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Sex Transm Dis. 2003 May;30(5):399-404.

HIV transmission risk behavior and its relation to antiretroviral treatment adherence.

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Department of Public Health, Denver Health and Hospital Authority, University of Colorado Health Sciences Center, Denver, Colorado, USA.



Rising rates of antiretroviral drug resistance among recently infected persons are evidence of high-risk behavior among persons in HIV care.


The goal was to determine HIV transmission risk behavior among persons in HIV care and evaluate its association with treatment adherence.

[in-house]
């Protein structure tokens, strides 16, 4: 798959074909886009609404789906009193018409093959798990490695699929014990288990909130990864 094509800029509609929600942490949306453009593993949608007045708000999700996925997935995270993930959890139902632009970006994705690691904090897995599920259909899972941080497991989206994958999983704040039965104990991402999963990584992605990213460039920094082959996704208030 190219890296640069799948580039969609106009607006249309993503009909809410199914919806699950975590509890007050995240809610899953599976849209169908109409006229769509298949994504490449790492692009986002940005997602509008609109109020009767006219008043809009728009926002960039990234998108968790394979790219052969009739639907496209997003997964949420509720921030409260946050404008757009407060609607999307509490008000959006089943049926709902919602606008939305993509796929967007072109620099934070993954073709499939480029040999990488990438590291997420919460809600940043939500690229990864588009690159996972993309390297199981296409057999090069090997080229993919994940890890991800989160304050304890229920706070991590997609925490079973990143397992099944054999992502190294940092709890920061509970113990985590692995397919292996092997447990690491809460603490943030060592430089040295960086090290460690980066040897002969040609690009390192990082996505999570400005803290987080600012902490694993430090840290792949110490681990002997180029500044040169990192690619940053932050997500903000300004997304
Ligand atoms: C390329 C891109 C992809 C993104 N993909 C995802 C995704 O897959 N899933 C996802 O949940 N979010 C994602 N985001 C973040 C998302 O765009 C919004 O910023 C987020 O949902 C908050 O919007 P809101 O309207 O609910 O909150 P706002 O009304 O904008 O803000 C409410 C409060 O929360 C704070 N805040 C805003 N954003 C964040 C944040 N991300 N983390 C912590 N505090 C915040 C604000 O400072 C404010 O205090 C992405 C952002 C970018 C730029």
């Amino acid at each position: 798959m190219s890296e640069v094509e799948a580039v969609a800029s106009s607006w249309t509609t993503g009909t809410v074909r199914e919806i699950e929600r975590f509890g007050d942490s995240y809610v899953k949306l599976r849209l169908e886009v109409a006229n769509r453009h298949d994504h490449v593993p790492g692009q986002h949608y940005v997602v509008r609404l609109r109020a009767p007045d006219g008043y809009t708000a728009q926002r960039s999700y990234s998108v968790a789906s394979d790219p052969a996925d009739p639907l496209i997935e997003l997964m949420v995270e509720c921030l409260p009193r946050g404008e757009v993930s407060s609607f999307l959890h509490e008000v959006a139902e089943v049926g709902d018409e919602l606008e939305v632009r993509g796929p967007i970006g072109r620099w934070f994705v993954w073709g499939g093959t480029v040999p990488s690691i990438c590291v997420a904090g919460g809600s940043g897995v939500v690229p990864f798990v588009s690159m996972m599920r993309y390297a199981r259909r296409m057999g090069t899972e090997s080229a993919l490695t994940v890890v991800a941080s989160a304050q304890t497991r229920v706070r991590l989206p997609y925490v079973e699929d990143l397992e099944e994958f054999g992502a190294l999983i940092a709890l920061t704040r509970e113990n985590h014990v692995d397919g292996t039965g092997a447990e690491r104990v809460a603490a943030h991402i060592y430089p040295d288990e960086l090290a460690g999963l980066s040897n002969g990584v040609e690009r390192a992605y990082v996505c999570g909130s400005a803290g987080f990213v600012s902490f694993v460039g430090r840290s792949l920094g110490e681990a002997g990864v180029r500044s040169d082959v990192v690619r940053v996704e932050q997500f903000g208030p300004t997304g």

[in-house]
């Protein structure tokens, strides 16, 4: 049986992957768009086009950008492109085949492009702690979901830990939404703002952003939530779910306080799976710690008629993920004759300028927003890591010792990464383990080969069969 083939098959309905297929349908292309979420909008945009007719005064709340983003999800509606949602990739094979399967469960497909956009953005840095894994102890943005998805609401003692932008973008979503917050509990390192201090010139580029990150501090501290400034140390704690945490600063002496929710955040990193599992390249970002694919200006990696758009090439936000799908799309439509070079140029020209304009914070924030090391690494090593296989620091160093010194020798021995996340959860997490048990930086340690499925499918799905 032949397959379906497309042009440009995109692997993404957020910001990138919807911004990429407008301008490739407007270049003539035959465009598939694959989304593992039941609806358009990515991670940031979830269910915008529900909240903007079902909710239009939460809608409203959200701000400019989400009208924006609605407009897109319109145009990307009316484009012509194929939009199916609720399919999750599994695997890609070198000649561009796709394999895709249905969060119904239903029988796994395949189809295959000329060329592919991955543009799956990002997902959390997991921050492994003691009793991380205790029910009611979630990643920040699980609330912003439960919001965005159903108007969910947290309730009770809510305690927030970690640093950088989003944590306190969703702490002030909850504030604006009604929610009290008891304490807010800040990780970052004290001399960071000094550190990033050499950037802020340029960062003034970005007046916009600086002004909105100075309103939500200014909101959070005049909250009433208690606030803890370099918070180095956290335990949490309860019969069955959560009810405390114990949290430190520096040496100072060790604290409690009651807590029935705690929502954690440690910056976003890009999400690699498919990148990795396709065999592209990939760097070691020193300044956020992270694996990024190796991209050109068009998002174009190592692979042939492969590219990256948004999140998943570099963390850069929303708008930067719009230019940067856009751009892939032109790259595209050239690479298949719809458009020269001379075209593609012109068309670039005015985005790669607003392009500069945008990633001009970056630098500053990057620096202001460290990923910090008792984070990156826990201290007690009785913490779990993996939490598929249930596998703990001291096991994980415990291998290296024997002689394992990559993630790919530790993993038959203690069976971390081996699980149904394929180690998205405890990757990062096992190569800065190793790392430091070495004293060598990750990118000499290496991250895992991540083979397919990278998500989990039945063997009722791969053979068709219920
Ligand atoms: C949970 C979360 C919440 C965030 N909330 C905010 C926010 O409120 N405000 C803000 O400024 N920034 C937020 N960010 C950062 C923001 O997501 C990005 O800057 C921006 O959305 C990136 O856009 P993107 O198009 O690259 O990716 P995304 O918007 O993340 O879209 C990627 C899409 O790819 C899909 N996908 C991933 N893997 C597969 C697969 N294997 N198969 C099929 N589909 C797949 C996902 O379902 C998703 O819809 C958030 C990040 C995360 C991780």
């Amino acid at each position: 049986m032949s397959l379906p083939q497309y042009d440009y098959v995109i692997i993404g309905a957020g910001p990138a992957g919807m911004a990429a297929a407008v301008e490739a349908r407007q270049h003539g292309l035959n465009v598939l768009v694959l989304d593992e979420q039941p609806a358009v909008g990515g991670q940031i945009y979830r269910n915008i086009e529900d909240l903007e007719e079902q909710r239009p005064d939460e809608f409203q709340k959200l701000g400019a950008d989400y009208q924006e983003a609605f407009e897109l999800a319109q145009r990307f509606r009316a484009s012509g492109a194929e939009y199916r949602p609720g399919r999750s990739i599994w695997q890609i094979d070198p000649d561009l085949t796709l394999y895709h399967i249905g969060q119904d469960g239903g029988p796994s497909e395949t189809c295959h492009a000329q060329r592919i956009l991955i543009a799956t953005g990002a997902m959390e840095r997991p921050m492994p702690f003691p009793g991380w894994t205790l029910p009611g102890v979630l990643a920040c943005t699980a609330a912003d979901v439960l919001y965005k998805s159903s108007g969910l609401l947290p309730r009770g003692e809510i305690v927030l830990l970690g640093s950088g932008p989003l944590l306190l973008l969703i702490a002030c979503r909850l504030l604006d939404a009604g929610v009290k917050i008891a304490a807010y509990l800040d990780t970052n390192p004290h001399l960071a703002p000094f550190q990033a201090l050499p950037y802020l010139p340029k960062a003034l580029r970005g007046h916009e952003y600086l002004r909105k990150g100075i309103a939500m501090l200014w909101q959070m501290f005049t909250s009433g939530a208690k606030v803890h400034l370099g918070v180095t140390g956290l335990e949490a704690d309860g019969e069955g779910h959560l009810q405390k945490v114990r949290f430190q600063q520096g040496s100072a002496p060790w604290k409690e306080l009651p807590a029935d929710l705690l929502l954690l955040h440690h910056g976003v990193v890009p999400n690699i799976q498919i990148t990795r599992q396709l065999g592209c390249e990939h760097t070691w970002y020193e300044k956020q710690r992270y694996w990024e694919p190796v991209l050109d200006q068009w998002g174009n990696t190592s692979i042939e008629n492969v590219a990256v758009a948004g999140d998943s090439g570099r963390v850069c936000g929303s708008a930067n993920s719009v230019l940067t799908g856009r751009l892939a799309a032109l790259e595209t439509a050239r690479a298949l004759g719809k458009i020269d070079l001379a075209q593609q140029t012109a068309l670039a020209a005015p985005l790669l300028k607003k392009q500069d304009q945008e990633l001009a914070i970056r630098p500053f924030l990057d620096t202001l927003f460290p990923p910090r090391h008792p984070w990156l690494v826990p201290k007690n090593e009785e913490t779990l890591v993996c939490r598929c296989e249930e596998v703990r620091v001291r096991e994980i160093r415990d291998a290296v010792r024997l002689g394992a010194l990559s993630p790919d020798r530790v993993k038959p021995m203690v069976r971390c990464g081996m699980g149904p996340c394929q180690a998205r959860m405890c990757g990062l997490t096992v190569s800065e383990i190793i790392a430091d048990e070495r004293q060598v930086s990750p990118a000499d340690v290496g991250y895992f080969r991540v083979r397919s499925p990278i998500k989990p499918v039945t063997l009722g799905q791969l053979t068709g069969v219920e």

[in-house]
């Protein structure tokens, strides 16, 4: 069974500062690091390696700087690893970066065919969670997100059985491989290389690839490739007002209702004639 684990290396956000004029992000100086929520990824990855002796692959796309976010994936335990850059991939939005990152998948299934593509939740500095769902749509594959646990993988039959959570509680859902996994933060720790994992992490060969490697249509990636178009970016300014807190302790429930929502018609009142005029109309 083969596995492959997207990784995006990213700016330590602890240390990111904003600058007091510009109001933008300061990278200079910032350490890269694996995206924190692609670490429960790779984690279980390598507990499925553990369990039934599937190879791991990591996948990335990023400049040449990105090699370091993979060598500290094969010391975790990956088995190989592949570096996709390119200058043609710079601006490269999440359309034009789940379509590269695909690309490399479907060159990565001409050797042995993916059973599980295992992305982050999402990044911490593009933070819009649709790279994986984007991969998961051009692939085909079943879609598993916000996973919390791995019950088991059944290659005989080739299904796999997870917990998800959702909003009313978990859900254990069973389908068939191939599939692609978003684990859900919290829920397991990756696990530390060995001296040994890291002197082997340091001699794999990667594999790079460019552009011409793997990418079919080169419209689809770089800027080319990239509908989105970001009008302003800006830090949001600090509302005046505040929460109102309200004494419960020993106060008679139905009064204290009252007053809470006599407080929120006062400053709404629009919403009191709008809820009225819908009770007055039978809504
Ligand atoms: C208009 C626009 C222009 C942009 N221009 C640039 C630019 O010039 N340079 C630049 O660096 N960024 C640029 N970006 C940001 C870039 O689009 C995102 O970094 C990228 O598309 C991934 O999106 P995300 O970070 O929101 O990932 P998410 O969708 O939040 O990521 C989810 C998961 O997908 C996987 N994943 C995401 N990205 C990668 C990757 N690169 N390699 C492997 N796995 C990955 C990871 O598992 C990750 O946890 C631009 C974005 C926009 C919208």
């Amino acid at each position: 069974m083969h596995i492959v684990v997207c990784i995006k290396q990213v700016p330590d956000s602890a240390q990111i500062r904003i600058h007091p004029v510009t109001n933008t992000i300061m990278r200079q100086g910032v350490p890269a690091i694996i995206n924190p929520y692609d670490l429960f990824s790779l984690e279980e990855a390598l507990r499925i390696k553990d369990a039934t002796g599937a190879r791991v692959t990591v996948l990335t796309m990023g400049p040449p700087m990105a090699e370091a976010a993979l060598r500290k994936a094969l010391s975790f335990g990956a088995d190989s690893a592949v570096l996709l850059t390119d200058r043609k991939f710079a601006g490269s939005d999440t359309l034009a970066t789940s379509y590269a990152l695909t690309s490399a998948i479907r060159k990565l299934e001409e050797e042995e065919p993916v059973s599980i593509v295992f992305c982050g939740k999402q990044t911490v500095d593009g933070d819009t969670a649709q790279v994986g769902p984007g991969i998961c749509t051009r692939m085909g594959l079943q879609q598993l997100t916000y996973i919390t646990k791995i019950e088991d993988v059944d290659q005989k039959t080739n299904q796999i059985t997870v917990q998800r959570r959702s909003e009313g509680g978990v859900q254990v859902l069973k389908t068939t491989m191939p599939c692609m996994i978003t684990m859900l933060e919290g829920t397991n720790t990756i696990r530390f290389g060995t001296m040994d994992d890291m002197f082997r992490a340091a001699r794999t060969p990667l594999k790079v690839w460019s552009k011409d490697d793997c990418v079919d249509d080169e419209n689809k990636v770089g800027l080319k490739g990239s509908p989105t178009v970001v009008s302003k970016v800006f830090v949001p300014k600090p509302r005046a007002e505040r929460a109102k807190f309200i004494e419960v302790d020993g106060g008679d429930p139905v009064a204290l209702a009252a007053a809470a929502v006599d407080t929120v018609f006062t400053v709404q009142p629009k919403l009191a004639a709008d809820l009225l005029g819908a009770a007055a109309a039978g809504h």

The study involved a structured interview of a random sample of patients in HIV care in an urban public clinic. Participants were categorized by transmission risk: high risk = unprotected anal/vaginal sex and/or needle sharing; low risk = protected anal/vaginal sex, unprotected and/or protected oral sex, no needle sharing; no risk = no sex or needle sharing.


Of the 95 participants, 21 (22%) reported high-risk behavior, 36 (38%) reported low-risk behavior, and 38 (40%) reported no transmission risk in the past 3 months. Younger, more educated persons and those with an active substance abuse diagnosis were more likely to have high transmission risk (P < or = 0.05). Patients who engaged in high-risk behavior had equivalent use of antiretroviral therapy (P = 0.80) but lower adherence (P < or = 0.01) and higher median plasma viral loads (P = 0.05).


There was a wide spectrum of transmission risk behavior among persons in HIV care. Persons reporting high-risk behavior were less adherent to antiretroviral therapy, providing a behavioral basis for transmission of drug-resistant HIV.

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